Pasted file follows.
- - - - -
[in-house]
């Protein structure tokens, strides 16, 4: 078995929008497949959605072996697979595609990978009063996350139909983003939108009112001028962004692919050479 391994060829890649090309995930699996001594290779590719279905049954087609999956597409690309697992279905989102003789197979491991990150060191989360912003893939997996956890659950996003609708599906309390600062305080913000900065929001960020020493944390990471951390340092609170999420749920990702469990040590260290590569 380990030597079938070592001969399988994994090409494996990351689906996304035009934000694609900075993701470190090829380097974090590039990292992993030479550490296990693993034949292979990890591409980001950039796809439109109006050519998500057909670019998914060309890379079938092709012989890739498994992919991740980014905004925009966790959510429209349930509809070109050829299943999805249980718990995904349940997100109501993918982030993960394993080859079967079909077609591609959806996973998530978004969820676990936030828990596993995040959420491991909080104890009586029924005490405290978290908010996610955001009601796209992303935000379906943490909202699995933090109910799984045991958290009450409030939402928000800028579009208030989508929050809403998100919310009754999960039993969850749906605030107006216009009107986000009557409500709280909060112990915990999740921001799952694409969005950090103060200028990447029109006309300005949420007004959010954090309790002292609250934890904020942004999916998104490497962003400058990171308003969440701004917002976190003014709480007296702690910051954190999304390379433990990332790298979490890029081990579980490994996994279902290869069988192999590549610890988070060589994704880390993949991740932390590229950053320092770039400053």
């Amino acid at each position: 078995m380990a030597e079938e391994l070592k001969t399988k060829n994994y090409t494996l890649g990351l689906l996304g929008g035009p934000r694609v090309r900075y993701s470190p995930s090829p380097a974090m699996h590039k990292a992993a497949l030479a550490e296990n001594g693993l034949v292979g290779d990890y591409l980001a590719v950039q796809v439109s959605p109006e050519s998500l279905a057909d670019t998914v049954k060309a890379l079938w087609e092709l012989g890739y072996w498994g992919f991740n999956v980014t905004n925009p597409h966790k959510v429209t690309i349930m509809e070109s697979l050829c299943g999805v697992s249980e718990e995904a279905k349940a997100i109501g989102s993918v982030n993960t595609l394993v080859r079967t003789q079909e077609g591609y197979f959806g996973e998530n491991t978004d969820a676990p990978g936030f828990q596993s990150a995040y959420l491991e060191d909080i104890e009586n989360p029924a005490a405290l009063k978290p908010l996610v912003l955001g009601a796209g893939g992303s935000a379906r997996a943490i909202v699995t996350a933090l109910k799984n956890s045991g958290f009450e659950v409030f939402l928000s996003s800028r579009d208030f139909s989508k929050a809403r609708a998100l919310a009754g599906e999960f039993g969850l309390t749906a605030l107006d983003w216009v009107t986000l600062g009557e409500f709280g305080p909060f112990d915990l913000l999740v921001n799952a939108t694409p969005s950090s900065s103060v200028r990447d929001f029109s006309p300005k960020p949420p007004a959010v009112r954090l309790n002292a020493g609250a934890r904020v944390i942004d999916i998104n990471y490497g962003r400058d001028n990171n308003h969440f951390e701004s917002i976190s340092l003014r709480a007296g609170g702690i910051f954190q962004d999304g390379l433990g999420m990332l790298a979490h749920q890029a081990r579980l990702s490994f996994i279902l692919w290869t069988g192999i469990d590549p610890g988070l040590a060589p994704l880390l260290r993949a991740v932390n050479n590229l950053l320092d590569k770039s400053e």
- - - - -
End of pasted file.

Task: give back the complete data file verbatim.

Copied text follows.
[in-house]
């Protein structure tokens, strides 16, 4: 078995929008497949959605072996697979595609990978009063996350139909983003939108009112001028962004692919050479 391994060829890649090309995930699996001594290779590719279905049954087609999956597409690309697992279905989102003789197979491991990150060191989360912003893939997996956890659950996003609708599906309390600062305080913000900065929001960020020493944390990471951390340092609170999420749920990702469990040590260290590569 380990030597079938070592001969399988994994090409494996990351689906996304035009934000694609900075993701470190090829380097974090590039990292992993030479550490296990693993034949292979990890591409980001950039796809439109109006050519998500057909670019998914060309890379079938092709012989890739498994992919991740980014905004925009966790959510429209349930509809070109050829299943999805249980718990995904349940997100109501993918982030993960394993080859079967079909077609591609959806996973998530978004969820676990936030828990596993995040959420491991909080104890009586029924005490405290978290908010996610955001009601796209992303935000379906943490909202699995933090109910799984045991958290009450409030939402928000800028579009208030989508929050809403998100919310009754999960039993969850749906605030107006216009009107986000009557409500709280909060112990915990999740921001799952694409969005950090103060200028990447029109006309300005949420007004959010954090309790002292609250934890904020942004999916998104490497962003400058990171308003969440701004917002976190003014709480007296702690910051954190999304390379433990990332790298979490890029081990579980490994996994279902290869069988192999590549610890988070060589994704880390993949991740932390590229950053320092770039400053």
């Amino acid at each position: 078995m380990a030597e079938e391994l070592k001969t399988k060829n994994y090409t494996l890649g990351l689906l996304g929008g035009p934000r694609v090309r900075y993701s470190p995930s090829p380097a974090m699996h590039k990292a992993a497949l030479a550490e296990n001594g693993l034949v292979g290779d990890y591409l980001a590719v950039q796809v439109s959605p109006e050519s998500l279905a057909d670019t998914v049954k060309a890379l079938w087609e092709l012989g890739y072996w498994g992919f991740n999956v980014t905004n925009p597409h966790k959510v429209t690309i349930m509809e070109s697979l050829c299943g999805v697992s249980e718990e995904a279905k349940a997100i109501g989102s993918v982030n993960t595609l394993v080859r079967t003789q079909e077609g591609y197979f959806g996973e998530n491991t978004d969820a676990p990978g936030f828990q596993s990150a995040y959420l491991e060191d909080i104890e009586n989360p029924a005490a405290l009063k978290p908010l996610v912003l955001g009601a796209g893939g992303s935000a379906r997996a943490i909202v699995t996350a933090l109910k799984n956890s045991g958290f009450e659950v409030f939402l928000s996003s800028r579009d208030f139909s989508k929050a809403r609708a998100l919310a009754g599906e999960f039993g969850l309390t749906a605030l107006d983003w216009v009107t986000l600062g009557e409500f709280g305080p909060f112990d915990l913000l999740v921001n799952a939108t694409p969005s950090s900065s103060v200028r990447d929001f029109s006309p300005k960020p949420p007004a959010v009112r954090l309790n002292a020493g609250a934890r904020v944390i942004d999916i998104n990471y490497g962003r400058d001028n990171n308003h969440f951390e701004s917002i976190s340092l003014r709480a007296g609170g702690i910051f954190q962004d999304g390379l433990g999420m990332l790298a979490h749920q890029a081990r579980l990702s490994f996994i279902l692919w290869t069988g192999i469990d590549p610890g988070l040590a060589p994704l880390l260290r993949a991740v932390n050479n590229l950053l320092d590569k770039s400053e």